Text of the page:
Backwoods Vehicle

jeep

#1

My name is Joe and I am from Alaska. I own a 1985 Jeep CJ7. I use it for hunting and fishing up here in Alaska. I have one problem. I have to inject fuel into the carborator when ever I have to start it for the first time that day. I get it running and then it runs fine until I stop for a long period of time like 4 hours. Then I will have to put more fuel into the carborator. When I am just using it for the time its running I can shut it off and start it 5,10, or 20 minutes after I just ran it. I have a Rochester Carb on it and have an inline 6 cylinder AMC engine. What causes it not to run after long periods of time? Why do I have to keep putting fuel into the carb after it hasn’t ran in a while? Thanks for any help provided!


#2

The gas is returning to the tank.

You may have a faulty fuel pump with a bad check valve or possibly a defective fuel pressure regulator not holding the fuel pressure up.


#3

Is the choke plate closed when you go to pour the fuel in?


#4

I would put a electric fuel pump in and then if you turn key to 2nd click 2-4 times for 5 seconds. After you try it a few times you will know how many times and how long to leave key on to get gas back to carb.


#5

Shouldn’t there still be some gas in the bowl?


#6

Carburetors have an “accelerator pump” that squirts a little extra fuel into the engine when you pump the gas pedal. Check and see that yours is working. (Look down the carb throat and open and close the throttle several times. you should see the fuel squirting in). Also, on a cold start, the choke must be closed…

Carburetors have a “float bowl” full of gasoline. This is what the engine runs on. It is possible for this gasoline to leak out (or boil out) of the float bowl so after some time has past, the carb is empty when you attempt to start the engine. The fuel pump must refill the carb before the engine will start.

All of these problems can be cured by rebuilding the carburetor. 1985 means you have a feedback carburetor (computer controlled) But since you live in Alaska, I suspect the emissions controls have been removed a long time ago…This leaves the carb’s overall condition a big question mark. Good Luck.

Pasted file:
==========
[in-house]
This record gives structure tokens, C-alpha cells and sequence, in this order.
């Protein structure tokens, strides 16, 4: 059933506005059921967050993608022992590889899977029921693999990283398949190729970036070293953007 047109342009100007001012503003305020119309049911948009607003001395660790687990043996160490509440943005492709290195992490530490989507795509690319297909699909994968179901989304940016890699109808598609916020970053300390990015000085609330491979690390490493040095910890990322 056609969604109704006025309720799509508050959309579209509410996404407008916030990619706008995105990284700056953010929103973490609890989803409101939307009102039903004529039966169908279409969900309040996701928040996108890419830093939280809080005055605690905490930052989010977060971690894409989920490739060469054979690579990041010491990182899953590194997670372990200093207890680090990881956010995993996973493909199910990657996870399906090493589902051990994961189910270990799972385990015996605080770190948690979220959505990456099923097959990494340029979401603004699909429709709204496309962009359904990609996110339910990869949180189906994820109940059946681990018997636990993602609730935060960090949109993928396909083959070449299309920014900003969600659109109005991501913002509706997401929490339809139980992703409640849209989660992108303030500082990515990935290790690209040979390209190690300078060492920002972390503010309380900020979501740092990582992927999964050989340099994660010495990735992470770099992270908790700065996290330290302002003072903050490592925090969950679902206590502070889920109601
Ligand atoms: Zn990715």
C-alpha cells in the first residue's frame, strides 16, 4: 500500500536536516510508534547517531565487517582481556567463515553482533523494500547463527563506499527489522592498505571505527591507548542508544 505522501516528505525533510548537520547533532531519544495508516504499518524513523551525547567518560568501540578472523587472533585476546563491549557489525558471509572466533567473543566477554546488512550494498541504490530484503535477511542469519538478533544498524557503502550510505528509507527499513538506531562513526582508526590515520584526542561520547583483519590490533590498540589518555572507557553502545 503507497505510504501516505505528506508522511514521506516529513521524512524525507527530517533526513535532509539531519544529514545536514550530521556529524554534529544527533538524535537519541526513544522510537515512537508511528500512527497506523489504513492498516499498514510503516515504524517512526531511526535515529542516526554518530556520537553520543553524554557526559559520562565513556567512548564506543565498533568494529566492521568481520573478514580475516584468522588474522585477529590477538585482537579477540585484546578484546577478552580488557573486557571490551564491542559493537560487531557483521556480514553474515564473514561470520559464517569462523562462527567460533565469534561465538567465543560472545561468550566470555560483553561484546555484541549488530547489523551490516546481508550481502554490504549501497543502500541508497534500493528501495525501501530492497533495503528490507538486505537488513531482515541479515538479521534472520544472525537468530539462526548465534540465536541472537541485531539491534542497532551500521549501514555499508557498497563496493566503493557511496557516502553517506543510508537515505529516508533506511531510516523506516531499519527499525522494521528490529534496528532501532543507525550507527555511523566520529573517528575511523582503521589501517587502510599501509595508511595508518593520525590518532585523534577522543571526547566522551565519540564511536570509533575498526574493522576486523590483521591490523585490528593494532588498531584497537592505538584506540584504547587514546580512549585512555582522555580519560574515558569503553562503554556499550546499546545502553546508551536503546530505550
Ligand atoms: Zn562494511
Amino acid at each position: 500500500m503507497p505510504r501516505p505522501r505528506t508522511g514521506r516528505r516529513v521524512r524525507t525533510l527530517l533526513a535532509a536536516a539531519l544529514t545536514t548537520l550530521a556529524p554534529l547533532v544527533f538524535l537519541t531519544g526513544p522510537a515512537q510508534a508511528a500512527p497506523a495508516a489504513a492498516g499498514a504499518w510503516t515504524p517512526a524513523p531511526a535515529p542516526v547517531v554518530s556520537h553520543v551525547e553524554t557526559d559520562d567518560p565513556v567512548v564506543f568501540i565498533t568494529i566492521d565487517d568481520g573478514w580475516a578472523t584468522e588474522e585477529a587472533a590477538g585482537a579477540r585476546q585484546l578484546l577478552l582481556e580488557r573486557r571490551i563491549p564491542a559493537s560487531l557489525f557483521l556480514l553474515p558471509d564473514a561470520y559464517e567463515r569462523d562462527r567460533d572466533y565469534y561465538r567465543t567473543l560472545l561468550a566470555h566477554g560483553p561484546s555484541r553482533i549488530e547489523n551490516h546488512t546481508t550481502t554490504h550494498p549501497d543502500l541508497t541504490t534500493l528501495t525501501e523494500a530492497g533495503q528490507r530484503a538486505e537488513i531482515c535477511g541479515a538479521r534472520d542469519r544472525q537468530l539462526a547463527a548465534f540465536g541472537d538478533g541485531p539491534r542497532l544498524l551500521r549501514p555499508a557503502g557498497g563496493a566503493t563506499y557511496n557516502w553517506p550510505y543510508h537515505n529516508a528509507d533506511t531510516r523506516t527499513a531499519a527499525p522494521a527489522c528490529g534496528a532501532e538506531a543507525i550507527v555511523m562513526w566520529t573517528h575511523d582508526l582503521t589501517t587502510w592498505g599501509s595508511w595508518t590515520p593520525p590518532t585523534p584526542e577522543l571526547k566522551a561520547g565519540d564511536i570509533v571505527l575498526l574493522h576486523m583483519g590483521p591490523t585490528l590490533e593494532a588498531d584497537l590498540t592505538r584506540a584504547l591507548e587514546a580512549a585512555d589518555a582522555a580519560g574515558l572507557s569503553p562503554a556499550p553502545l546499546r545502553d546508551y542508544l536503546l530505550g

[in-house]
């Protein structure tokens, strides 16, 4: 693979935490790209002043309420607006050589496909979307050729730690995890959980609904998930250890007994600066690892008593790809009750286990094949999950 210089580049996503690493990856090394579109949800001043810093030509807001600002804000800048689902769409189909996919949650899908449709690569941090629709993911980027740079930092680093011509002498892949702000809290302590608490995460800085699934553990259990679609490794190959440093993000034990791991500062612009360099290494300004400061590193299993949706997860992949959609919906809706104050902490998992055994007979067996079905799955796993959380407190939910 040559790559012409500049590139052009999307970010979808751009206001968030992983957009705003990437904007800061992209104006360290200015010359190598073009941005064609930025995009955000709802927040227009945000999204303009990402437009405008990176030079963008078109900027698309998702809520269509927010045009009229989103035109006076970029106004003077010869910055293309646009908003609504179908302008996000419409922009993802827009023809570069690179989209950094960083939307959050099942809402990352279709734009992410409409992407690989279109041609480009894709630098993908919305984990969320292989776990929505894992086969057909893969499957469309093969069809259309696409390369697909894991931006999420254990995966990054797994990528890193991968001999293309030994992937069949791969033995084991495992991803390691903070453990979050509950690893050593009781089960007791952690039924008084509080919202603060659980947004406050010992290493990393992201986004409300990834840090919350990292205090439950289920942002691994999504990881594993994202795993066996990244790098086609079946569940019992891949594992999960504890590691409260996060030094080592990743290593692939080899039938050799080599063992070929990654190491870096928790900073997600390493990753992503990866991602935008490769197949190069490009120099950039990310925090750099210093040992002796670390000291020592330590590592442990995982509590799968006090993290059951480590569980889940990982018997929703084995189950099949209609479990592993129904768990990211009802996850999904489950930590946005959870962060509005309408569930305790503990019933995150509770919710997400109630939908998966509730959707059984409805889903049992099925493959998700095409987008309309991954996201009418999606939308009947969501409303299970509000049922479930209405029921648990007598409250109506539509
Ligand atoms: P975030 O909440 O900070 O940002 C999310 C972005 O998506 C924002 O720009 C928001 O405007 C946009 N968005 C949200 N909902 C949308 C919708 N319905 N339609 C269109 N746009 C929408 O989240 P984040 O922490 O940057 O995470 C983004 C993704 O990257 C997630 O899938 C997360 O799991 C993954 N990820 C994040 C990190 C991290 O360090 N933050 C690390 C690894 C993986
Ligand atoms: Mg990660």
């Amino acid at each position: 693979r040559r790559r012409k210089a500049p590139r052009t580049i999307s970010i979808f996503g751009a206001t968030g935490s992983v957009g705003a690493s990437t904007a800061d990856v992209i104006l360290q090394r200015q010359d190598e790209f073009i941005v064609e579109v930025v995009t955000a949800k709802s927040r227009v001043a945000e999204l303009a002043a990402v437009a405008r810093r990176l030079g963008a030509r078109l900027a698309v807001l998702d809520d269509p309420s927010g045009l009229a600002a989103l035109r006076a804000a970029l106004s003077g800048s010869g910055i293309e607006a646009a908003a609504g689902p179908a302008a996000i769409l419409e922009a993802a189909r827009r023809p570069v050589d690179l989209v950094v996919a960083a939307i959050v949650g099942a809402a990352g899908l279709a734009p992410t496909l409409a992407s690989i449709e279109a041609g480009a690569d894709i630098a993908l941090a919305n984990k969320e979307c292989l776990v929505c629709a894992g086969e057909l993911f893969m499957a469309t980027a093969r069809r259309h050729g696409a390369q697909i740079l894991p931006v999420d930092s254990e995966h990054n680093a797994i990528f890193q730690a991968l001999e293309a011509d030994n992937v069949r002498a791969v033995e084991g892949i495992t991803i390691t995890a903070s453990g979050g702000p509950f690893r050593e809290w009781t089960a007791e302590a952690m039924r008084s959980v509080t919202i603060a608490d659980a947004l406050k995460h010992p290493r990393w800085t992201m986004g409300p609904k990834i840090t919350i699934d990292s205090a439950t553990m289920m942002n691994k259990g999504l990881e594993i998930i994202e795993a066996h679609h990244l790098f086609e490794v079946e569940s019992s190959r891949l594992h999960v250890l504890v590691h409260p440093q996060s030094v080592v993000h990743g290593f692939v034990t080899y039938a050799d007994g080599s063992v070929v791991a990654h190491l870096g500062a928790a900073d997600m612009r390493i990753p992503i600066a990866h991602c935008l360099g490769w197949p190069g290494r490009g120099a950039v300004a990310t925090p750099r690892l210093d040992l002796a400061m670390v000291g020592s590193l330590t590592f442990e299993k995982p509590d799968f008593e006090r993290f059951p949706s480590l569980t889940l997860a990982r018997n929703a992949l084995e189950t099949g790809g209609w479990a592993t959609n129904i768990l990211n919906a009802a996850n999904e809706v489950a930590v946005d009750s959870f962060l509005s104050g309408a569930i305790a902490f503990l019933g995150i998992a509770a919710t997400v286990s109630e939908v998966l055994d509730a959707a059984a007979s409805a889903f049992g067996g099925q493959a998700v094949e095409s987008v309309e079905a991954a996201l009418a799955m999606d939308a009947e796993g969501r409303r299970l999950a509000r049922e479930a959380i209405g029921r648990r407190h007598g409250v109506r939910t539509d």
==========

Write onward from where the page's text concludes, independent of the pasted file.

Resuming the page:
#7

Carburetor … it’s been a while, but as I recall, this sort of problem is often caused by the fuel leaking out of the carburetor bowl. As long as there is fuel in the bowl, the engine can suck it out when it turns over, generate a vapor that the car will run on. And when the car starts the fuel pump will refill the bowl. But if the bowl is empty, the vehicle won’t start unless you crank it long enough to pump some gas into the bowl – or you introduce some gas or starter fluid into the engine to make it start.

The good news. This may not be a complicated repair … if you can find anyone willing to work on a carburetor. Maybe you can do it yourself if you are meticulous about noting which hoses and linkages go where. Probably, most of the zillion tiny mysterious parts that give carburetor repair a reputation for black magic will not have to be disturbed.

I did successfully do a couple of carb repairs about 20-30 years ago. I’d do my homework on how carburetors work and how to repair them before I took tools to one. It is very easy to screw things up and much less easy to set things right if you do things wrong.


#8

Check the carburetor to see if the choke is actually free to operate. It seems that the AMC/Jeep engines used Carter 2 bbls in 1985 and a Rochester might be a patch up repair. The original Carter 2 bbl was a problematic model at that time and was usually replaced with earlier versions without the mixture control system.


#9

Roadrunner may be right.

If the check valve is faulty the gas returning down the fuel line can draw the fuel out of the bowl. Think of it as a small bowl of gas with a line running to a lower level tank. Gas will run downhill, and it can pull the bowl supply with it.

Try two tests after the Jeep has been sitting for a while.
First, prop the choke open, look down the carb’s throat with a flashlight, and activate the accelerator linkage by hand. You should see a spray of fuel. If not that means either the accelerator pump is failed or the bowl is empty. Generally a vehicle will stumble and accelerate extremely poorly if the accelerator pump is bad, and you didn;t mention that as a symptom, so I doubt if that’s the problem.

Second, try turning the key to “on” a few times for 4 seconds each before hitting the gas and turning it to “start”. You have an electric fuel pump, and if the gas truely is flowing back into the tank the pump will refill the float bowl and the engine will start fine with the usual rocedure of pumping the gas once to set the high idle cam and prime the carb.

If the second “test” works, you can just build that into your normal starting protocol and you’ll be fine.

Post back with the results.